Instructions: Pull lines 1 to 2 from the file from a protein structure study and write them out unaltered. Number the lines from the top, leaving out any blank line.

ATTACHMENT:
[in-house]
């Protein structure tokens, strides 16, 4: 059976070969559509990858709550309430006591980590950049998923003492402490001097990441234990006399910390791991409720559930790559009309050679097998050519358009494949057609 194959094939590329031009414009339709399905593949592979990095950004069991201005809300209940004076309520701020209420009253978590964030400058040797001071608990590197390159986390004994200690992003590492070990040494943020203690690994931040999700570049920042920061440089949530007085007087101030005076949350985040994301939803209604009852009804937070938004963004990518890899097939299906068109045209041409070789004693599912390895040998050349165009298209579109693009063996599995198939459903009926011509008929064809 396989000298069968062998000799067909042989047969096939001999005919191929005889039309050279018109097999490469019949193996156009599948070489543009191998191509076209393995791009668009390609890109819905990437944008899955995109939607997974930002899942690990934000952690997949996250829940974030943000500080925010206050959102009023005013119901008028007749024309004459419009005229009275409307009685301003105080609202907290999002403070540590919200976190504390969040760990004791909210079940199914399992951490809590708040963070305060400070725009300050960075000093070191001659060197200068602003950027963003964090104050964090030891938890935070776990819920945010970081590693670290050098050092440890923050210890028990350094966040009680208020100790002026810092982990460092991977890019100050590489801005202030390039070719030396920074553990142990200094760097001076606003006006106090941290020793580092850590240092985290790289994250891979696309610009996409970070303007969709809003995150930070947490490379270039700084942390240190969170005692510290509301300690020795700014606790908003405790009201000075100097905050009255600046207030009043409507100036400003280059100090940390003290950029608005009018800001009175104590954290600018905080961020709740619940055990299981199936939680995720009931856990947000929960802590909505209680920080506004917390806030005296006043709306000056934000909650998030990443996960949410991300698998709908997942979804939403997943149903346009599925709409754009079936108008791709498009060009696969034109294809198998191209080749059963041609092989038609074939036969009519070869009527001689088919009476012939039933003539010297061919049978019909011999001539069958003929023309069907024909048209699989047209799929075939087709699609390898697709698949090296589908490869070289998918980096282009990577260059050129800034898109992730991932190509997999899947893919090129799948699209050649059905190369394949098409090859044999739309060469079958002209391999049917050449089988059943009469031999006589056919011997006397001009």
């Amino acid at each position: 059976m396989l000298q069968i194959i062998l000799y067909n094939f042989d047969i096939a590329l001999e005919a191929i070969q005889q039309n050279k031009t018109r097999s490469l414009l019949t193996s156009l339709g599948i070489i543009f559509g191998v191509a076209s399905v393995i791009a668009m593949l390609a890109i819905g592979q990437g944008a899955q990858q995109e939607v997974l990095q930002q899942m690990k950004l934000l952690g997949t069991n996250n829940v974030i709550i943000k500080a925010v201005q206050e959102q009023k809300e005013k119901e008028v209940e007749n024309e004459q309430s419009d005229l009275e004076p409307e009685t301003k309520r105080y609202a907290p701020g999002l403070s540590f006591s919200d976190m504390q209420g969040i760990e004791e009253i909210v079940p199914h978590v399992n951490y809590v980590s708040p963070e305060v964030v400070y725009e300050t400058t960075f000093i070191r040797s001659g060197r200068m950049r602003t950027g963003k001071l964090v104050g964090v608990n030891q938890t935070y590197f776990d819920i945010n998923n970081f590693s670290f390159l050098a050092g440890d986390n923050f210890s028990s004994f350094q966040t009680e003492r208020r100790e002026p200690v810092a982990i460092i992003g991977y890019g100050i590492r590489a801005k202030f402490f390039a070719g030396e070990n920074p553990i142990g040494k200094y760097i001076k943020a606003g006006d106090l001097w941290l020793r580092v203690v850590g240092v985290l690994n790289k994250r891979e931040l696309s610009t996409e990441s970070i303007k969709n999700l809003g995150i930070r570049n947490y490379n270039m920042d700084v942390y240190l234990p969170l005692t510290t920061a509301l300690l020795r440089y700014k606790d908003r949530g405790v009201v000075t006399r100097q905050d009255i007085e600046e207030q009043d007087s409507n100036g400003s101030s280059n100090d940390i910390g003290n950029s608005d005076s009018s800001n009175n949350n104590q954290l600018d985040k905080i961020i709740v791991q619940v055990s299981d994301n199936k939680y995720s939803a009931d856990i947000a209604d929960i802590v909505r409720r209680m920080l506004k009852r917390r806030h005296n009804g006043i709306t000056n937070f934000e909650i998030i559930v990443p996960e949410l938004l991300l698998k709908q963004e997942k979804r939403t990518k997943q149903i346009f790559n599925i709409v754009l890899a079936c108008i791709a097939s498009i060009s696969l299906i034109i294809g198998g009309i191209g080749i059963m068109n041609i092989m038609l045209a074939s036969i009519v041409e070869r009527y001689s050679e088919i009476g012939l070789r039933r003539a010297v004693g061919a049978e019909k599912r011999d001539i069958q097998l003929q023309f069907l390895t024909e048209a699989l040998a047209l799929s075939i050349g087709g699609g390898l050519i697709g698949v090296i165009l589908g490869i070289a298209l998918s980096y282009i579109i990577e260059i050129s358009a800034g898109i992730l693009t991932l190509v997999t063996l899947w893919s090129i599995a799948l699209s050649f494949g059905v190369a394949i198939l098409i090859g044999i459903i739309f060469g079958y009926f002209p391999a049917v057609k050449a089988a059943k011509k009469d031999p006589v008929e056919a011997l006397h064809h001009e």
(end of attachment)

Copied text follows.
[in-house]
């Protein structure tokens, strides 16, 4: 059976070969559509990858709550309430006591980590950049998923003492402490001097990441234990006399910390791991409720559930790559009309050679097998050519358009494949057609 194959094939590329031009414009339709399905593949592979990095950004069991201005809300209940004076309520701020209420009253978590964030400058040797001071608990590197390159986390004994200690992003590492070990040494943020203690690994931040999700570049920042920061440089949530007085007087101030005076949350985040994301939803209604009852009804937070938004963004990518890899097939299906068109045209041409070789004693599912390895040998050349165009298209579109693009063996599995198939459903009926011509008929064809 396989000298069968062998000799067909042989047969096939001999005919191929005889039309050279018109097999490469019949193996156009599948070489543009191998191509076209393995791009668009390609890109819905990437944008899955995109939607997974930002899942690990934000952690997949996250829940974030943000500080925010206050959102009023005013119901008028007749024309004459419009005229009275409307009685301003105080609202907290999002403070540590919200976190504390969040760990004791909210079940199914399992951490809590708040963070305060400070725009300050960075000093070191001659060197200068602003950027963003964090104050964090030891938890935070776990819920945010970081590693670290050098050092440890923050210890028990350094966040009680208020100790002026810092982990460092991977890019100050590489801005202030390039070719030396920074553990142990200094760097001076606003006006106090941290020793580092850590240092985290790289994250891979696309610009996409970070303007969709809003995150930070947490490379270039700084942390240190969170005692510290509301300690020795700014606790908003405790009201000075100097905050009255600046207030009043409507100036400003280059100090940390003290950029608005009018800001009175104590954290600018905080961020709740619940055990299981199936939680995720009931856990947000929960802590909505209680920080506004917390806030005296006043709306000056934000909650998030990443996960949410991300698998709908997942979804939403997943149903346009599925709409754009079936108008791709498009060009696969034109294809198998191209080749059963041609092989038609074939036969009519070869009527001689088919009476012939039933003539010297061919049978019909011999001539069958003929023309069907024909048209699989047209799929075939087709699609390898697709698949090296589908490869070289998918980096282009990577260059050129800034898109992730991932190509997999899947893919090129799948699209050649059905190369394949098409090859044999739309060469079958002209391999049917050449089988059943009469031999006589056919011997006397001009």